Biking Tips For Safer Travel In Traffic
When cyclists and motorists share the road, cyclists are more vulnerable in the event of a mishap. We have some tips to help cyclists stay safe in traffic.
More than ever, Americans hop on their bicycles to make their daily work commute. Saint Paul and Minneapolis are internationally recognized as great cities for biking. Our bike trails and lanes invite bikers to pedal for exercise, for fun, or for a climate-friendly commute.
Roadways in the Twin Cities are designed to accommodate both two-wheeled and four-wheeled commuters, but traffic crashes still happen. In 2014, bicyclists account for 2 percent of all traffic deaths and 2 percent of all crash-related injuries. Twenty percent of deadly crashes happen in the evening, between 6 p.m. and 9 p.m., and occur in urban areas. Male bikers between 20 and 24 years of age are at much greater risk.
At Summit, we applaud community members who make a physically active commute part of their daily routine—and we want that choice to be safe as well as healthy. The good news is that many traffic crashes can be avoided when cyclists and motorists follow the rules of the road and exercise respect for their fellow commuters. The National Highway Traffic Safety Administration provides bicycle safety recommendations that support safe biking habits as you pedal your way through another beautiful Twin Cities summer season.
Tips to help cyclists stay safe in traffic
- Wear a helmet. Put on your helmet—even for a short trip—and make sure it fits properly. Visit the Bicycle Helmet Safety Institute website at bhsi.org for a comprehensive list of manufacturer helmet sizes.
- Maintain your biking equipment. You are safer on a bike that fits you, is equipped with safety features, and is regularly maintained. Use a signal bell, front and rear lights, and reflectors on your bike so it’s easy for drivers to spot you after dark.
- Be visible. Wear bright clothing during the day, and reflective clothing at night. Tuck in shoelaces and pant legs to keep them clear of the bike chain. Bike where you are expected to be seen by motorists.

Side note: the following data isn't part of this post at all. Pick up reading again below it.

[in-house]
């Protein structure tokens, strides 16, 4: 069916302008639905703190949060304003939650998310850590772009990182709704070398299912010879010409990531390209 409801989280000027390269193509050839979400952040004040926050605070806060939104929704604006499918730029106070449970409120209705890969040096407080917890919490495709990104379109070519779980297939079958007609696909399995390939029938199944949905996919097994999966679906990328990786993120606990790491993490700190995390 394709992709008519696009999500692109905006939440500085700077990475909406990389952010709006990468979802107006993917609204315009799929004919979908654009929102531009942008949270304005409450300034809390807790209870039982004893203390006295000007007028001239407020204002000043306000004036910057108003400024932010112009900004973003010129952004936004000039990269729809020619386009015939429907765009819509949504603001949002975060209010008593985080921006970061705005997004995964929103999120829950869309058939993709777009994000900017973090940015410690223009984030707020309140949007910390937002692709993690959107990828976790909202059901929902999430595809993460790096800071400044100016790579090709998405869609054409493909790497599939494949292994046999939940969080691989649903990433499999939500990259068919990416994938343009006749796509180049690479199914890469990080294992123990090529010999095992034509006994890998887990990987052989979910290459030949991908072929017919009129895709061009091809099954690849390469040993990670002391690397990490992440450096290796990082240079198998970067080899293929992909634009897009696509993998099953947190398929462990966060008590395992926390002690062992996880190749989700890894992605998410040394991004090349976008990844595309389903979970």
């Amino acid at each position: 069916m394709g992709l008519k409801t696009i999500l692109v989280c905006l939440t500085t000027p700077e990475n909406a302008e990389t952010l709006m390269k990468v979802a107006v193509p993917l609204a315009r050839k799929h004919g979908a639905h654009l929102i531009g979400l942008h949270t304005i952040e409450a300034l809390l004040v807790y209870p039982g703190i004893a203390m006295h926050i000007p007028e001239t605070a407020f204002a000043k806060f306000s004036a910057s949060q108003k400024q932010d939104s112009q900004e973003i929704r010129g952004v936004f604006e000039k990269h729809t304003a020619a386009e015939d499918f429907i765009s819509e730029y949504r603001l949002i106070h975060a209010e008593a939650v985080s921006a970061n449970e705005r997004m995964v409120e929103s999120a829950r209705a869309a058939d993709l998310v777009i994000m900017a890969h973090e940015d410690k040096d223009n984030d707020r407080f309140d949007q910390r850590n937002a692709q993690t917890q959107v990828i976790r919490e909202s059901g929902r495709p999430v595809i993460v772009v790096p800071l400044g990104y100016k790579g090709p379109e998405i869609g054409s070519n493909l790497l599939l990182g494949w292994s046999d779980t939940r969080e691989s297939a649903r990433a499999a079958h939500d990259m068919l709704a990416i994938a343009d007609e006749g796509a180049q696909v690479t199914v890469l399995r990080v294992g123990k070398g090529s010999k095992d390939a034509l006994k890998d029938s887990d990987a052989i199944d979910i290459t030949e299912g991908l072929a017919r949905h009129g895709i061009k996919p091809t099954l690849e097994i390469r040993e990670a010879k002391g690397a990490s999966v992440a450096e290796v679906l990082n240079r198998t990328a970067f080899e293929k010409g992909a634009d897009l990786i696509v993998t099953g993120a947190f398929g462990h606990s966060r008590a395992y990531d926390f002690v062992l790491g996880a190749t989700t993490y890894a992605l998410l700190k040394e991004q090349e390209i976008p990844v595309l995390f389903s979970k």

- Plan your route. Take roads with fewer vehicles and slower speeds when you can. Routes with dedicated bike lanes or bike paths are your safest options.
- Cycle defensively. Ride in the same direction as traffic, obeying street signs, signals, and road markings just as you would in your car. Scan the road in front of you for hazards. Don’t use a cell phone, listen to music, or engage in other distracting behaviors while you bike.
- Check local laws before you ride your bike on a sidewalk. Minnesota is one of the few states to address sidewalk biking in our state laws. Sidewalk biking is prohibited in most business districts, and bicyclists are required to yield to pedestrians.
- Practice makes perfect. Biking is a skill. You can improve your riding skills and increase your safety by taking an on-bike class through a recreation department, bike shop, or workshops offered at biking festivals in the Twin Cities through the summer.
Biking with confidence
By following these tips and guidelines, you can travel by bike with greater security and confidence. Although our OrthoQUICK clinics are ready to help if you are injured on your bike, we’d much rather see you pedaling safely along our beautiful paths and trails this summer.
Check out our Family Fun Cycling Guide for more great tips and recommended Minnesota trails.
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